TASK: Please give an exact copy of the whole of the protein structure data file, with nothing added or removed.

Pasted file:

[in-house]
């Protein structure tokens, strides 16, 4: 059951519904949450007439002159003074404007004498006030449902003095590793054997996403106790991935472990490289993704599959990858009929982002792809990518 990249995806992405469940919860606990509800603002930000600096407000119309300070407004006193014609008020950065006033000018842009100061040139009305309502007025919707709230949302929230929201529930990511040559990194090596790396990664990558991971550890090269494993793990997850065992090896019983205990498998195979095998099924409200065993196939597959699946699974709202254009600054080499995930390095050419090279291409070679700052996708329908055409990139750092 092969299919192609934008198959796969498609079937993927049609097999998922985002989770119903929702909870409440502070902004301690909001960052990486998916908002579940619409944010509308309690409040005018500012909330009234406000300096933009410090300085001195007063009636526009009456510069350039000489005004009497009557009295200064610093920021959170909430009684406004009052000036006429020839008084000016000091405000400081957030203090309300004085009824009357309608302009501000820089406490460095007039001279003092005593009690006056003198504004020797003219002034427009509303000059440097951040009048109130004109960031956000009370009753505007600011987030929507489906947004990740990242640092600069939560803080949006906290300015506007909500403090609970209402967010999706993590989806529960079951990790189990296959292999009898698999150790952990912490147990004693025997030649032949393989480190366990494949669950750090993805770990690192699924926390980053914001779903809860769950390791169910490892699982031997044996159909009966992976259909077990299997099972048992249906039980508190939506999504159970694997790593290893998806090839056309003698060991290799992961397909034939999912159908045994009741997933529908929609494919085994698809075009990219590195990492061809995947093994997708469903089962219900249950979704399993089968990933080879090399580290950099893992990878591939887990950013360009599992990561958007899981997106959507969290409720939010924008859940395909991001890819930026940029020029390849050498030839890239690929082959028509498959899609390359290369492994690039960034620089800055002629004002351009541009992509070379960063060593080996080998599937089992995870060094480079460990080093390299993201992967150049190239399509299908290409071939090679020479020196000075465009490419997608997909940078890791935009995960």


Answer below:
[in-house]
């Protein structure tokens, strides 16, 4: 059951519904949450007439002159003074404007004498006030449902003095590793054997996403106790991935472990490289993704599959990858009929982002792809990518 990249995806992405469940919860606990509800603002930000600096407000119309300070407004006193014609008020950065006033000018842009100061040139009305309502007025919707709230949302929230929201529930990511040559990194090596790396990664990558991971550890090269494993793990997850065992090896019983205990498998195979095998099924409200065993196939597959699946699974709202254009600054080499995930390095050419090279291409070679700052996708329908055409990139750092 092969299919192609934008198959796969498609079937993927049609097999998922985002989770119903929702909870409440502070902004301690909001960052990486998916908002579940619409944010509308309690409040005018500012909330009234406000300096933009410090300085001195007063009636526009009456510069350039000489005004009497009557009295200064610093920021959170909430009684406004009052000036006429020839008084000016000091405000400081957030203090309300004085009824009357309608302009501000820089406490460095007039001279003092005593009690006056003198504004020797003219002034427009509303000059440097951040009048109130004109960031956000009370009753505007600011987030929507489906947004990740990242640092600069939560803080949006906290300015506007909500403090609970209402967010999706993590989806529960079951990790189990296959292999009898698999150790952990912490147990004693025997030649032949393989480190366990494949669950750090993805770990690192699924926390980053914001779903809860769950390791169910490892699982031997044996159909009966992976259909077990299997099972048992249906039980508190939506999504159970694997790593290893998806090839056309003698060991290799992961397909034939999912159908045994009741997933529908929609494919085994698809075009990219590195990492061809995947093994997708469903089962219900249950979704399993089968990933080879090399580290950099893992990878591939887990950013360009599992990561958007899981997106959507969290409720939010924008859940395909991001890819930026940029020029390849050498030839890239690929082959028509498959899609390359290369492994690039960034620089800055002629004002351009541009992509070379960063060593080996080998599937089992995870060094480079460990080093390299993201992967150049190239399509299908290409071939090679020479020196000075465009490419997608997909940078890791935009995960």